Critics have praised the band for their ability to write infectious hooks and the sincerity of their lyrics, often about growing up and relationships.[88] Joe DeAndrea of AbsolutePunk has described the band's lyricism as "blatant and to the point", yet "relatable".[88] Michael Dabaie of College Music Journal opined that, "These guys exude sincerity, and lyrics like "The needle on my record player has been wearing thin/This record has been playing since the day you've been with him" will ring true with everyone who ever wore out their Descendents records during a bad breakup."[89] Chad Gilbert has noted that, "if the delivery is honest and real, that's what keeps it from being the corniest thing you've ever heard before. New Found Glory is a band that people enjoy listening to not because we give off this harsh message. We write about who we are and what effects us in life and those are our relationships".[29] Bassist Ian Grushka has stated that "all of the lyrics are based on real life experiences. A song can be created from something one of us is going through or a conversation we've had."[3] While also adding, "We only really talk about personal things that have affected us first-hand, our songs are about emotions rather than some political agenda."[90] Rhythm guitarist Steve Klein is the band's primary lyricist, while lead guitarist Chad Gilbert is the main composer of the songs. Although for the recording of Coming Home, Klein, Pundik and Gilbert all worked on lyrics together for the first time.[29] They have cited hardcore bands Hatebreed and Madball, as well as fellow pop punk bands Green Day and Blink-182 as major influences on their career.[17][30]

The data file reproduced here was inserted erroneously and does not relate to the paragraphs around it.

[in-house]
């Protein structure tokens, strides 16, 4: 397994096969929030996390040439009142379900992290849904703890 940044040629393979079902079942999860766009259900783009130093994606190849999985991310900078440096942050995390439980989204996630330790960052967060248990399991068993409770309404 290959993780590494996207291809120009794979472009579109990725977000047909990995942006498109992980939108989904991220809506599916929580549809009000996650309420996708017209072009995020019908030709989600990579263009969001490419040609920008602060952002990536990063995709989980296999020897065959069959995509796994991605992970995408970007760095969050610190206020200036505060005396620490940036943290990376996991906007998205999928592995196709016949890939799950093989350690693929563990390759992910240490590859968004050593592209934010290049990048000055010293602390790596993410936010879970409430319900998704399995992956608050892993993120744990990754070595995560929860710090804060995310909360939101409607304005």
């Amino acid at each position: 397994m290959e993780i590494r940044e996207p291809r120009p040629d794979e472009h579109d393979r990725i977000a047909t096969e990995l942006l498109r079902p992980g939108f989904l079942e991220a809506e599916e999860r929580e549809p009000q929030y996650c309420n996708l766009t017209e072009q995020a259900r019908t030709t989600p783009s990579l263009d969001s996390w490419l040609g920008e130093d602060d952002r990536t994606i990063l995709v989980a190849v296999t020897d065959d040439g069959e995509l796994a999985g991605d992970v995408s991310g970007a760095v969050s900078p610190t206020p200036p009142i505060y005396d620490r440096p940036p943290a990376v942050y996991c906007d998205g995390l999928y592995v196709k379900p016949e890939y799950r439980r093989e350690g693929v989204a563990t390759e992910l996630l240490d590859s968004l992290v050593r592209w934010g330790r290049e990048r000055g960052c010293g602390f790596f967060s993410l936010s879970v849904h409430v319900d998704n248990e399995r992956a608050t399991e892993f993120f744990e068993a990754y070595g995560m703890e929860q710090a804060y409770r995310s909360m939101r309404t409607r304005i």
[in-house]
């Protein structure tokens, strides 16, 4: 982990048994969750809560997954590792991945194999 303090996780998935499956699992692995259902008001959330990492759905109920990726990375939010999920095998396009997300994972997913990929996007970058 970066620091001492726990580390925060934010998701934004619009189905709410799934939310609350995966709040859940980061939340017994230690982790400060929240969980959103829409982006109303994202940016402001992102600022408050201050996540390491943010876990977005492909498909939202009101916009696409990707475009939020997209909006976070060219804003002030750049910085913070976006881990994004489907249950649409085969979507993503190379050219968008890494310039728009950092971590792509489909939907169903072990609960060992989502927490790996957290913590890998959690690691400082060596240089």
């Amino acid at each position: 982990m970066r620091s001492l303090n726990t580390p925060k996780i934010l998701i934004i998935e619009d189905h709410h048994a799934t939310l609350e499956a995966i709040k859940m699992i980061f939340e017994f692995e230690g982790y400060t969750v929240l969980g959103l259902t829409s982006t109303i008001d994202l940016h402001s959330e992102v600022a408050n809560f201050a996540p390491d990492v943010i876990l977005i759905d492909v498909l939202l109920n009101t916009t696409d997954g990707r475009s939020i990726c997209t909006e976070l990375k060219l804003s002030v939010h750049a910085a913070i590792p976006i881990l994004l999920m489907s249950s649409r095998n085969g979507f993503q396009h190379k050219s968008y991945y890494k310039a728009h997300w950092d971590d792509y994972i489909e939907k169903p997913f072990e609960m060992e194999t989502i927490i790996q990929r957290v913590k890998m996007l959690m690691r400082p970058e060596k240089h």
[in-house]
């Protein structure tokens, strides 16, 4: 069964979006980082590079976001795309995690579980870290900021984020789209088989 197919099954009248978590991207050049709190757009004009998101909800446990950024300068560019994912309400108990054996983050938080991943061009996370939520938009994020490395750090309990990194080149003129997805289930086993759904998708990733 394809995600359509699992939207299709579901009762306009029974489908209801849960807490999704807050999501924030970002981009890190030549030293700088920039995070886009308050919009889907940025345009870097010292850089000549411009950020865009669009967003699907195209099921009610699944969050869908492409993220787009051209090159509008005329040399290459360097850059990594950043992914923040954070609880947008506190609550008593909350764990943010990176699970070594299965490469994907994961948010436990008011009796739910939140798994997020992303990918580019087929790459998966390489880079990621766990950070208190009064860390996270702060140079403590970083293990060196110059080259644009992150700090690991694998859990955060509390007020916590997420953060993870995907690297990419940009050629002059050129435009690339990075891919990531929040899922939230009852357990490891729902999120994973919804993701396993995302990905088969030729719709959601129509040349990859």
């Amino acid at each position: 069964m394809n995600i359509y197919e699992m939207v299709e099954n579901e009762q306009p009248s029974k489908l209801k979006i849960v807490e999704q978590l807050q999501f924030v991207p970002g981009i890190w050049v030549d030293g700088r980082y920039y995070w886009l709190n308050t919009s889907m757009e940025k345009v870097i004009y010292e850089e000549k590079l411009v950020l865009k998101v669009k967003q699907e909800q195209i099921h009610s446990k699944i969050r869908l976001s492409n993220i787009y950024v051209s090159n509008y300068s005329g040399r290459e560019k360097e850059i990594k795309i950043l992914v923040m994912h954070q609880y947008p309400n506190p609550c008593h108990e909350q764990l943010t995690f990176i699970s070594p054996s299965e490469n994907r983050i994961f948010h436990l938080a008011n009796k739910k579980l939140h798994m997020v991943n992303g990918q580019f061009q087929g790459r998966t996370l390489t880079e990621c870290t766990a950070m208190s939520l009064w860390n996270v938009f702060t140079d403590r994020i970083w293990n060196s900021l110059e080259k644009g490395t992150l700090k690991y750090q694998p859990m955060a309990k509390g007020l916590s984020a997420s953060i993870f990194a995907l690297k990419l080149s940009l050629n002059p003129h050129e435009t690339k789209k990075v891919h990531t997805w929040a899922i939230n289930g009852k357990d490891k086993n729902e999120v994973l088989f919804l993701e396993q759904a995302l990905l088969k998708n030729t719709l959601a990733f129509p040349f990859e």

In recent years the band have been cited for their long lasting influence on contemporary pop punk music. Adam Webb of Ultimate-Guitar wrote of the band during a review of Not Without a Fight (2009); "In an age filled with formulaic, wannabe emo bands focused more on the haircut of the week rather than creating tunes that rock the copper wires off your speakers, the Floridian quintet, now 12 years into their existence, have created a rockin' pop punk album that shows just why they stand so tall above the crowd of uneventful scenesters that is the tragedy of the music scene today." He also opined that the bands music can appeal to fans of "pop, hardcore and punk" in equal measure.[7] Brendan Manley, journalist for Alternative Press covered the bands history in a 2010 article. He stated, "In the 13 years since the South Florida-bred band took their place as the kings of easycore, New Found Glory have time and time again brought their signature fusion of melody and mosh to the masses. As impressive as the band's contribution is to the modern pop-punk cannon, their longevity and perpetual relevance is nearly as astonishing".[4].